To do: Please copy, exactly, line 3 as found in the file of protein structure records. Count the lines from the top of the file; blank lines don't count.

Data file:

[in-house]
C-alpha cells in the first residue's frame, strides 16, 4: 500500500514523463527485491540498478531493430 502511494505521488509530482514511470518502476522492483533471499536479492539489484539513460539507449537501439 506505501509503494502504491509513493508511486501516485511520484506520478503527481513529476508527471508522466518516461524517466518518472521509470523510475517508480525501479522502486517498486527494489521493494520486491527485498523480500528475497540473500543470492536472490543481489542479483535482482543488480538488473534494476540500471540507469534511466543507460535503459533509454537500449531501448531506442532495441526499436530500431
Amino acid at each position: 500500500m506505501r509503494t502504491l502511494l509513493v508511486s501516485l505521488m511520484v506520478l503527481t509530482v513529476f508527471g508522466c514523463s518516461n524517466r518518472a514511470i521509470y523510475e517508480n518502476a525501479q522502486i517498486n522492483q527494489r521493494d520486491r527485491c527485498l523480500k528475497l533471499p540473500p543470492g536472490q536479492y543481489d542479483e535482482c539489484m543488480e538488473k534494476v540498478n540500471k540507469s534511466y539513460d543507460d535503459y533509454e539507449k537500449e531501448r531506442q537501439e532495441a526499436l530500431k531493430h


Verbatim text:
Amino acid at each position: 500500500m506505501r509503494t502504491l502511494l509513493v508511486s501516485l505521488m511520484v506520478l503527481t509530482v513529476f508527471g508522466c514523463s518516461n524517466r518518472a514511470i521509470y523510475e517508480n518502476a525501479q522502486i517498486n522492483q527494489r521493494d520486491r527485491c527485498l523480500k528475497l533471499p540473500p543470492g536472490q536479492y543481489d542479483e535482482c539489484m543488480e538488473k534494476v540498478n540500471k540507469s534511466y539513460d543507460d535503459y533509454e539507449k537500449e531501448r531506442q537501439e532495441a526499436l530500431k531493430h